PPS read the response of the manager of the bus company in the Hastings branch

Today I went to Hastings with Phil. We set off from Charing Cross Station and got to Hastings station at about noon.

We were actually heading for St Leonard on Sea and after a lenthy discussion with the conductor decided to stop at Hastings station rather than St Leonards Warrior Square because access out of the station involves a steep hill which the conductor was not sure I could negotiate.

On leaving the station, Phil said it might be nice to have a look at the old town but it was on the opposite direction from St Leonards for which we were heading. So  I went to look at the buses and asked the driver which had a low floor wheelchair accessible sign on it. he said the 20,20A bus does go to the old centre and he lowered the bus for me but I still could not get on because there was a gap and a step. I asked him to get the ramp out but he said the ramps were stuck down and he couldn't do it. According to him, none of the ramps of the accessible Hasting buses  function which I found incredulous.

I gave up on the buses for the moment and got on the promenade and enjoyed the sea views and breeze. I stopped (Phil thought I accosted other wheelchair users all the time) another wheelchair user and asked her the low down on the buses but she said she had never been able to use the bus and told me what trouble she had just to go to Sainsbury in a taxi. It never seemed to have occurred to her to question why low floor accessible buses did not work for her.

I took photos of the buses and made a note to see my legal advisor for discrimination under the DDA.

 Accessible bus? I dont think so.....
Bus flap/ramp which driver says cannot be taken down

I really like St Leonards. I had not realized how much I miss the sea.

The promenade was very flat and easy to go along - we stopped at a restaurant at the seafront and ate a late lunch there.

Phil had the tagine while I had sea bass.
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5 juillet 2008 6 05 /07 /juillet /2008 16:15
Its on every year and today, I caught up with the Godiva Procession on my way home from buying fish at Coventry Market.  Unlike last year there was a Chinese contingent this year. They were a friendly lot and one sweetie allowed me to take her photo!

They are from the Coventry and Warwickshire Chinese Association

I am not entirely sure what this was about?

However more about the festival can be found here - on the Godiva Festival website and the rest of the music is at Memorial Park and the other photos of the procession are on my flick site.
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1 juillet 2008 2 01 /07 /juillet /2008 21:03
I am busy researching and writing to create a website to sell and promote London, and Paris and then Strasbourg.

In the mean time, I did this video  with the images I took of London " from a wheelchair user's  perpective" and added  Right said Fred's Stand Up for the Champions  sound track to it.  I think the lyrics are quite appropriate  and  sufficiently triumphant! It has the city scape of South bank, London Eye, Portobello Street, Blooomsbury, British Library, Brunswick Centre, Covent Garden, Westminister, Houses of Paliament and Southwark.

Comments are welcomed!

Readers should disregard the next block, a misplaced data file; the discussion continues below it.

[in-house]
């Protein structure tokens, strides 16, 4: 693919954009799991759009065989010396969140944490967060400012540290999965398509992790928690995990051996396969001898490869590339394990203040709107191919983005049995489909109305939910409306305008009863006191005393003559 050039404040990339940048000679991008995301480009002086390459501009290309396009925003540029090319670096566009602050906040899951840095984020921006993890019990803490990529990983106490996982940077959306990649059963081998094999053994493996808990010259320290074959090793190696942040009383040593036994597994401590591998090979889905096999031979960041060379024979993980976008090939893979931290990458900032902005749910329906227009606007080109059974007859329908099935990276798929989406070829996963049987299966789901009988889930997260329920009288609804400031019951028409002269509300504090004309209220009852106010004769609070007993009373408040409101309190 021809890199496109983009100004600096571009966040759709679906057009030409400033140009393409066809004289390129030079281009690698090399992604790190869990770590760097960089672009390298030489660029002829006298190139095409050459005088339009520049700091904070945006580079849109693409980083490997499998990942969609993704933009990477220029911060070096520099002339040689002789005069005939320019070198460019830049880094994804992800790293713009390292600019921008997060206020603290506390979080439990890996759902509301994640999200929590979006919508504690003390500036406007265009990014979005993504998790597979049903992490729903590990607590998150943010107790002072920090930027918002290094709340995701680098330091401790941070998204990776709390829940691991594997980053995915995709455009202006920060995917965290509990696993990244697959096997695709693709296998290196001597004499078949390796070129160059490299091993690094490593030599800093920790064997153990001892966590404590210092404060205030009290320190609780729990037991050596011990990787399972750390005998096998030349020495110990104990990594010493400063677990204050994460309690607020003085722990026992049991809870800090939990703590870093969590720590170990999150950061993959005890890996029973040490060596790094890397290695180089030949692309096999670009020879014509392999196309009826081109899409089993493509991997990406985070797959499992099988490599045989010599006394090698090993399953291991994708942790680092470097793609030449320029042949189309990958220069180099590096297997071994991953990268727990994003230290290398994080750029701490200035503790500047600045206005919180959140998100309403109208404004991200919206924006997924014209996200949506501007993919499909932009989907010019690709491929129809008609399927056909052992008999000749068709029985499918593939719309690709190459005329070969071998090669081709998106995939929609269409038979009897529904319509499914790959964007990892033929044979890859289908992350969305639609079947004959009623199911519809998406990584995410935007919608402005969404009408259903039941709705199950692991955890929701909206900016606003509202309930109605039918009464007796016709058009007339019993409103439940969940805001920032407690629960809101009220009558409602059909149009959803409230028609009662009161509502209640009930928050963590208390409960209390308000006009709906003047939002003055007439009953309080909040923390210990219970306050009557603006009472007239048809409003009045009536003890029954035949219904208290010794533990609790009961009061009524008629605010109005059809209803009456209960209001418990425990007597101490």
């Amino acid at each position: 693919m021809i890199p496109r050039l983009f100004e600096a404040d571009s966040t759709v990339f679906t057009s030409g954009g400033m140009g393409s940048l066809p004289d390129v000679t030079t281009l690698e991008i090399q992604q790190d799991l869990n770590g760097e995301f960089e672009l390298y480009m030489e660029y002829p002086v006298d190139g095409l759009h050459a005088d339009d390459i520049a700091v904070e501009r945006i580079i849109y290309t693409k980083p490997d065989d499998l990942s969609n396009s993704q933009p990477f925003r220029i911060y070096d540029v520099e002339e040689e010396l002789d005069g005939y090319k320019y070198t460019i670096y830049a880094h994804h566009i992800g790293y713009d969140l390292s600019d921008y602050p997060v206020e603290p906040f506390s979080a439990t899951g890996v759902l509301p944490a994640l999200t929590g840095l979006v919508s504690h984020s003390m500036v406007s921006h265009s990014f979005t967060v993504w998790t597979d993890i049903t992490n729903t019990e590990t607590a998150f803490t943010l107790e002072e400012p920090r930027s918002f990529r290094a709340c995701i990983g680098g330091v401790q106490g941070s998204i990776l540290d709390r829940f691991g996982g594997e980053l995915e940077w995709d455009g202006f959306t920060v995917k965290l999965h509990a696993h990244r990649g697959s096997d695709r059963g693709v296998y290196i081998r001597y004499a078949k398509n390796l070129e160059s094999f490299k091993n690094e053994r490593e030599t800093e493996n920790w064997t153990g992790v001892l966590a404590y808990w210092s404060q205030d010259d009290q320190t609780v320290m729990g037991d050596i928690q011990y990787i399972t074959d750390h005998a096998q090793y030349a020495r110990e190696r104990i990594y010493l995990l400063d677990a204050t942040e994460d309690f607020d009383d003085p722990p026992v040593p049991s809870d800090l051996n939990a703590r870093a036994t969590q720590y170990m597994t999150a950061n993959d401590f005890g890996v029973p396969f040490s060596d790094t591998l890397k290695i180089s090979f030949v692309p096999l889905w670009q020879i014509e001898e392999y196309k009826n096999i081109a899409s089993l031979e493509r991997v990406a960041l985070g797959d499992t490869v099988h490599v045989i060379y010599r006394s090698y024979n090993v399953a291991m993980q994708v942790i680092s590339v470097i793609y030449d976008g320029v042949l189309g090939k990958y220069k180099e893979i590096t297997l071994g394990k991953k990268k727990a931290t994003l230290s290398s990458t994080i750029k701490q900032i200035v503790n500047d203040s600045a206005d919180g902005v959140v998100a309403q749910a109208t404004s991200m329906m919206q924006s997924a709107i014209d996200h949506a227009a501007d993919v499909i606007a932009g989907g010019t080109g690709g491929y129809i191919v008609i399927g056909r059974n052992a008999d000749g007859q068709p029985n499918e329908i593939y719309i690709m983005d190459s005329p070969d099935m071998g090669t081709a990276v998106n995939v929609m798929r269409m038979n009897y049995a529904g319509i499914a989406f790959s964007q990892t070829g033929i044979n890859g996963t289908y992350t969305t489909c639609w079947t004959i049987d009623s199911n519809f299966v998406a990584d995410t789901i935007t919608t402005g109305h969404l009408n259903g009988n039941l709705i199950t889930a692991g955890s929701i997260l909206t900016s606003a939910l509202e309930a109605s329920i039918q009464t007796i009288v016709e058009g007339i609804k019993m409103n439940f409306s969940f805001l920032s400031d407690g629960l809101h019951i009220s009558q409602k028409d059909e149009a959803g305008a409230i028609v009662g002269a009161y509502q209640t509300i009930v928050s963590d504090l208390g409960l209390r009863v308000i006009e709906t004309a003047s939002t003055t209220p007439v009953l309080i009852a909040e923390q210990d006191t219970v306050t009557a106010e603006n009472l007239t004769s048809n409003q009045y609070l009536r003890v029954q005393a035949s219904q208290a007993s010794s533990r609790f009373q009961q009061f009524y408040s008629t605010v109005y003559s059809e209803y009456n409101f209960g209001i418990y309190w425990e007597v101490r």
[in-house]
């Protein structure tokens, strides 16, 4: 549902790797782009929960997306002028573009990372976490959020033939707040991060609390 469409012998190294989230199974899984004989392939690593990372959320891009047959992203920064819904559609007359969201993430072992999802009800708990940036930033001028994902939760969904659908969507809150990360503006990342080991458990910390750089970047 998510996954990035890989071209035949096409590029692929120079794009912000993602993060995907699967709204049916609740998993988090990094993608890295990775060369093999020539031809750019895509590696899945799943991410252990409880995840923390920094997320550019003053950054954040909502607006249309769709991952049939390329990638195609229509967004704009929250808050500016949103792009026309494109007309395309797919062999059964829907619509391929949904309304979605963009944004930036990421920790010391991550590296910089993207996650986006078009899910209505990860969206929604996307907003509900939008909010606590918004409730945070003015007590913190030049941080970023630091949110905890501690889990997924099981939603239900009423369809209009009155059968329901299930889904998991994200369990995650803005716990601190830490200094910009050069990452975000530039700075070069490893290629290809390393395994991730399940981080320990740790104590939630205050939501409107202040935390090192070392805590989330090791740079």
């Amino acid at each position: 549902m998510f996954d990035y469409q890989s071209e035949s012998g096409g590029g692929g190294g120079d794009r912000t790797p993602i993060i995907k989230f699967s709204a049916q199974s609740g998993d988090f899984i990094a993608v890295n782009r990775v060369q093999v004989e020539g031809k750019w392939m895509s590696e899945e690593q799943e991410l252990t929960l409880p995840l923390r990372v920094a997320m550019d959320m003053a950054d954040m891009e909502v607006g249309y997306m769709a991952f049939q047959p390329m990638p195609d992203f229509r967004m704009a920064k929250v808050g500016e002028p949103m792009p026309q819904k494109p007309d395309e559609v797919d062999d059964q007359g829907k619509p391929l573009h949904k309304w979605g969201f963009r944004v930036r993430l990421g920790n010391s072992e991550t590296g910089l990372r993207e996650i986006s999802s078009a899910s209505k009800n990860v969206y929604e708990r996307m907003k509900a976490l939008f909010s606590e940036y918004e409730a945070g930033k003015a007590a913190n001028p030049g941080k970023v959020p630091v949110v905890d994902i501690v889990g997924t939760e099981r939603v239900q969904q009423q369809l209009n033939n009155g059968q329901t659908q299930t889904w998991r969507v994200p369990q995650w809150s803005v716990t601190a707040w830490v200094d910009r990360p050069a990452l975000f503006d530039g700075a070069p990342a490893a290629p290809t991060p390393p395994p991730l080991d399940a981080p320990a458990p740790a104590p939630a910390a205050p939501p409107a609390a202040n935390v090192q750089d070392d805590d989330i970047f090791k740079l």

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22 juin 2008 7 22 /06 /juin /2008 15:18

Last night we went for the last drinks at Liquid before it closed for good. There were quite a few people there. I think they will come up with something else but in the meantime, its going to be quiet nights for me.

(more from Coventry Telegraph)

A POPULAR bar in Coventry city centre will close at the end of this week.

Liquid bar in the City Arcade is the latest in a line of independent bars finding it difficult to survive in the intense economic climate.

Co-owner Barrington Kenion admits to racking up £20,000 in council tax arrears and says he has no choice but to close the venue after a farewell party on Saturday.

The bar, which won the lifestyle category of the Godiva Awards 2006, opened nearly three years ago, and hosts events for local poets.

Last week the Coventry Telegraph reported how traders in the City Arcade said they were facing a bleak future, with many on the brink of closure.

Mr Kenion says other neighbouring businesses are also in dire straits.

Mr Kenion's wife, Jane, who also owns the bar, will be unable to attend the club's last event.

She is on holiday in Dubai because of stress caused by the bar's cash-flow issues.

Mr Kenion said: "I still believe that Liquid is a brilliant bar and the city needs a bar like it, but I could not keep it open with the £20,000 I owe the council and other overheads.

"I'm not going to bash the council because staff have been really good to me and offered me opportunities to carry on in the past - I know they wanted Liquid here.

"But more needs to be done to support independent businesses in Coventry. I know a lot of traders are in the same trouble as me. The council is focusing too much on attracting the big names."

Mr Kenion would like to reopen Liquid but says it will only be possible if he can raise at least £15,000.

Liquid is a well-loved haunt for poets and other creative people and hosts regular open mic events which offer individuals space to air their talents.

Jon Morley, manager of the coventry-based publisher Heaventree Press, says the sudden closure will be a huge loss.

He said: "The news is a great shame. As an organisation we hold monthly open mic nights there and it's going to be difficult for us to find other venues because there aren't many around which cater for our needs.

"I believe the closure will be very damaging for the city and it's a shame so many venues are being slowly squeezed out."